that is why we put heavy emphasis on education... dont you see it?

kerani cabok said...

jai,

di kalangan bank pun, struktur gajinya berbeza.

ada bank membayar rm1,200 kepada juruwang baru berkelulusan diploma manakala bank lain membawa rm1,800.

di sini pun sudah nampak ketidakseragaman gaji dan jurang pendapatan di antara bank.

siapa yang sepatutnya mengenakan kawalan atau memantaunya?

Anonymous said...

what the govt is doing only provides more rooms to the rich to get richer, some of them are foreigners.

those in the rural areas remain as they are... no change at all, and in fact some got poorer by the day.

din boroi said...

yes,

it is a moral issue. income gap is immoral. this will add to reasons for the poor to do things not permitted by the law.

pro-PKR said...

jangan cakap banyak la.

kerajaan yang ada sekarang memang tak pikir pun pasal ni. yang dia tahu negara mesti maju je!

soal siapa kaya, siapa miskin, siapa dapat beli jet dan siapa punya motosikal kena tarik, bukan urusan dia.

oleh itu, SOKONGLAH PKR!

neng said...

i dont have any income... so i dont know how big the gap is.

the only thing i know is, i live in a neighborhood of rich people who will spit on your face if you try to ask for a dime!

1malaysia!

nasi dan kicap said...

kadang2 dalam merancang pembangunan untuk negara, kita lupa dengan hakikat bahawa majoriti yang mendapat nikmatnya ialah orang asing dan golongan yang sudah pun hidup senang dan kaya-raya.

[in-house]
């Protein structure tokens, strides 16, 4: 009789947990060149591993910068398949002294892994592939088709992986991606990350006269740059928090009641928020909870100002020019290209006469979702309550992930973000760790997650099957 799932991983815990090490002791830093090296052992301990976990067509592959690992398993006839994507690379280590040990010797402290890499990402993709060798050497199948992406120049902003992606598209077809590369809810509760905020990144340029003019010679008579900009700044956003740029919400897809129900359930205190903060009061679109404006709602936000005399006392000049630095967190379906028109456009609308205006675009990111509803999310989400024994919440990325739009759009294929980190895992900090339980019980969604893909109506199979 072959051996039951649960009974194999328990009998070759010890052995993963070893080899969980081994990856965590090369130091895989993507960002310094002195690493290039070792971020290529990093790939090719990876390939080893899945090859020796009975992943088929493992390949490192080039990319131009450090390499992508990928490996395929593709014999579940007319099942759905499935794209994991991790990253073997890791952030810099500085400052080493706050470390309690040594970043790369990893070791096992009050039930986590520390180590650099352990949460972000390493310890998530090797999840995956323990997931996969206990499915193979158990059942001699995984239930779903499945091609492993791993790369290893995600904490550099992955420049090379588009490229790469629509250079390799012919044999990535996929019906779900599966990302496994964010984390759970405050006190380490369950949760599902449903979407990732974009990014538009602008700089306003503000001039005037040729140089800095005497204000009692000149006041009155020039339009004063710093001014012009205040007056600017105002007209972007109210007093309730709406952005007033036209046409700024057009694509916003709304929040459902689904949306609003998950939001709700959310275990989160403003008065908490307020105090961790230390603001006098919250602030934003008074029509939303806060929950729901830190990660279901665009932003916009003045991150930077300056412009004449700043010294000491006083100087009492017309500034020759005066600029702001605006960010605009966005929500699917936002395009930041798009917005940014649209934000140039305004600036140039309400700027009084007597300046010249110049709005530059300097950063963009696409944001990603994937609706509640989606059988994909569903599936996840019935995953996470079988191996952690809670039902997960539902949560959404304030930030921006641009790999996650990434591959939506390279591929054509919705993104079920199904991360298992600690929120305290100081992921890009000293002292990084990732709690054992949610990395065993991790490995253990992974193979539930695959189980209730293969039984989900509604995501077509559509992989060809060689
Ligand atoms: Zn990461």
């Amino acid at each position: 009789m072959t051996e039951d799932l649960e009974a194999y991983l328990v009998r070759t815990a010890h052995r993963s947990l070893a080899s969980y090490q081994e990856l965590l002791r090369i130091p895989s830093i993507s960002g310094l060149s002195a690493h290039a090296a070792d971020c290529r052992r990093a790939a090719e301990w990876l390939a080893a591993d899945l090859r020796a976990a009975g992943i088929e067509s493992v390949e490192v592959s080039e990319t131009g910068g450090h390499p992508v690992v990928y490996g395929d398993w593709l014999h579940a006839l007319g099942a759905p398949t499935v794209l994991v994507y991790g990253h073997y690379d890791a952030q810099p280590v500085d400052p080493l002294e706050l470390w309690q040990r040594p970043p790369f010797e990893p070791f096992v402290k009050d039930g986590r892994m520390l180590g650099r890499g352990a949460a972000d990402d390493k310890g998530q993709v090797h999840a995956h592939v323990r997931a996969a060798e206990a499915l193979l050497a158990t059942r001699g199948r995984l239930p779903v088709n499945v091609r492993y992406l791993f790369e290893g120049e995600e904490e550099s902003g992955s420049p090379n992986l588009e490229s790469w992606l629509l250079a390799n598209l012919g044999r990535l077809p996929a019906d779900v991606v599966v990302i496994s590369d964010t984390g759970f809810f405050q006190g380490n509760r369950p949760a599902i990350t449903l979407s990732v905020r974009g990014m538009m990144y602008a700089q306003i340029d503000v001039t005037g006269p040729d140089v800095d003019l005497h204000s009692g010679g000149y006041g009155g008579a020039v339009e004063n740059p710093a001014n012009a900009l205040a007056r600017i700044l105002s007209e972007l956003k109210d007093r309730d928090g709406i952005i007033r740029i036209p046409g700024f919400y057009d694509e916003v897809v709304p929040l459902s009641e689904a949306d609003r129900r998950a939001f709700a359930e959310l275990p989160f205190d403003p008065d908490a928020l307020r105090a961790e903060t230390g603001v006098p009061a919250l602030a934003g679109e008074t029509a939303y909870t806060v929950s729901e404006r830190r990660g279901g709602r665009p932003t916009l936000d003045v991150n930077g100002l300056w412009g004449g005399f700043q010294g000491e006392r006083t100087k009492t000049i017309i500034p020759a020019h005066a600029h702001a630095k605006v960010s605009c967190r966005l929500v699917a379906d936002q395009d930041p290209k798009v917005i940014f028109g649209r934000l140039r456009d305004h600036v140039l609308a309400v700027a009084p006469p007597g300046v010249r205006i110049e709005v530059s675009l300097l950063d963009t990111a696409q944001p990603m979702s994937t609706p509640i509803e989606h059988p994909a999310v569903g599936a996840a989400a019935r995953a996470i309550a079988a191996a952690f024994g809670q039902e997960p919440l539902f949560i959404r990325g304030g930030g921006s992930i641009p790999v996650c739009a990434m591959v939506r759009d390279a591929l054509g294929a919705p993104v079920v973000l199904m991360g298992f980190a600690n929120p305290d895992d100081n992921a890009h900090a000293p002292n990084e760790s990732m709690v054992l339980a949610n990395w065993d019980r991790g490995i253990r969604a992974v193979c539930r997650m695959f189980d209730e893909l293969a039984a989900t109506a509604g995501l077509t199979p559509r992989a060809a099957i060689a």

inilah kepincangan kerajaan sejak dahulu lagi...

lang tengah said...

just take a look at the urban-rural gap... its widening, bro! what has the govt do to redress it?

frust said...

tu la akibatnya bila kita selalu cakap besar.

nak bantu rakyat konon... memang la... rakyat yang kaya je.

kalau tak, takkan la rakyat yang cuba dibantu 30 tahun lalu masih hidup macam ni jugak?

cakap tak serupa bikin! tiap2 pilihanraya, rayu agar undi dia. dah menang, jenguk pun tak. asyik nak pikat pelabur asing tapi rakyat sendiri dah tak terpikat!

long john silver said...

i believe the govt is aware of it but nothing much can be done because our leaders are too busy bickering and pointing fingers at what the opposition leaders are doing...

Anonymous said...

Hanya UMNO & BN sahaja yang dapat membela & membantu orang melayu...BETUL KE ?

kontots said...

we are too busy in wooing foreign investors

we are too obsessed to achieving a develop status

we are too concern about who should rule the country

we are so much preoccupied with our big export

we are too busy defending our power

we are so greedy in competing with others

we are so proud to impress others with our development

... that we have forgotten our roots... the grassroots who still find it difficult to make ends meet!

rasputin said...

eh, bukan ke semua rakyat dah kaya. kan ke kita nak capai status negara maju dah ni. mana ada jurang pendapatan lagi? yang ada cuma jurang pendapat je!

kita dah nak maju, dah nak buat banyak lagi bangunan tinggi2, 100 tingkat, 200 tingkat, 500 tingkat sampai langit ke-7.

inilah wawasan kita. majukan negara. takpe la kalau rakyat miskin dan jurang pendapatan masih luas asalkan orang luar pandang kita tinggi!